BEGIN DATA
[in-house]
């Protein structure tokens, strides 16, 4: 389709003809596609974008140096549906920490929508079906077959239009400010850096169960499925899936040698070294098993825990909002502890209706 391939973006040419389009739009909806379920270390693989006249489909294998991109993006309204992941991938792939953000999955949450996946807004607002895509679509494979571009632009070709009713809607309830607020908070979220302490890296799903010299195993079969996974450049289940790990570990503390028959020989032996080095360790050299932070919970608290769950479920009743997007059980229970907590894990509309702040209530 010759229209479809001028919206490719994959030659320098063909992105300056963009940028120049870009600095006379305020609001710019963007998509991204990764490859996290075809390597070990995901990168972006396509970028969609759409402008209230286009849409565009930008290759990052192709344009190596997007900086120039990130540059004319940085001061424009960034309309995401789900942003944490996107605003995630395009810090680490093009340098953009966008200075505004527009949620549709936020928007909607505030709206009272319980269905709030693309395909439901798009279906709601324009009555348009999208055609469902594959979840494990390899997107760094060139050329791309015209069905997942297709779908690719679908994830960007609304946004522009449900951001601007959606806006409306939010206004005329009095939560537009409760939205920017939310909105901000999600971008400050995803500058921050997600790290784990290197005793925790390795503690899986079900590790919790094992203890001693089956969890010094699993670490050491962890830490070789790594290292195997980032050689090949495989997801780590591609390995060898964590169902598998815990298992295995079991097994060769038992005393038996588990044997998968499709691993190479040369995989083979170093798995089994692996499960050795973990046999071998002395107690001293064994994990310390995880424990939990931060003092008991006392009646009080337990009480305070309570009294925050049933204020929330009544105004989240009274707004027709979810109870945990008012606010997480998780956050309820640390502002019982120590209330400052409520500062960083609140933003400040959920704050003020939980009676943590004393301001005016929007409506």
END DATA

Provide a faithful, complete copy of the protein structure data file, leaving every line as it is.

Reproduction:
[in-house]
């Protein structure tokens, strides 16, 4: 389709003809596609974008140096549906920490929508079906077959239009400010850096169960499925899936040698070294098993825990909002502890209706 391939973006040419389009739009909806379920270390693989006249489909294998991109993006309204992941991938792939953000999955949450996946807004607002895509679509494979571009632009070709009713809607309830607020908070979220302490890296799903010299195993079969996974450049289940790990570990503390028959020989032996080095360790050299932070919970608290769950479920009743997007059980229970907590894990509309702040209530 010759229209479809001028919206490719994959030659320098063909992105300056963009940028120049870009600095006379305020609001710019963007998509991204990764490859996290075809390597070990995901990168972006396509970028969609759409402008209230286009849409565009930008290759990052192709344009190596997007900086120039990130540059004319940085001061424009960034309309995401789900942003944490996107605003995630395009810090680490093009340098953009966008200075505004527009949620549709936020928007909607505030709206009272319980269905709030693309395909439901798009279906709601324009009555348009999208055609469902594959979840494990390899997107760094060139050329791309015209069905997942297709779908690719679908994830960007609304946004522009449900951001601007959606806006409306939010206004005329009095939560537009409760939205920017939310909105901000999600971008400050995803500058921050997600790290784990290197005793925790390795503690899986079900590790919790094992203890001693089956969890010094699993670490050491962890830490070789790594290292195997980032050689090949495989997801780590591609390995060898964590169902598998815990298992295995079991097994060769038992005393038996588990044997998968499709691993190479040369995989083979170093798995089994692996499960050795973990046999071998002395107690001293064994994990310390995880424990939990931060003092008991006392009646009080337990009480305070309570009294925050049933204020929330009544105004989240009274707004027709979810109870945990008012606010997480998780956050309820640390502002019982120590209330400052409520500062960083609140933003400040959920704050003020939980009676943590004393301001005016929007409506």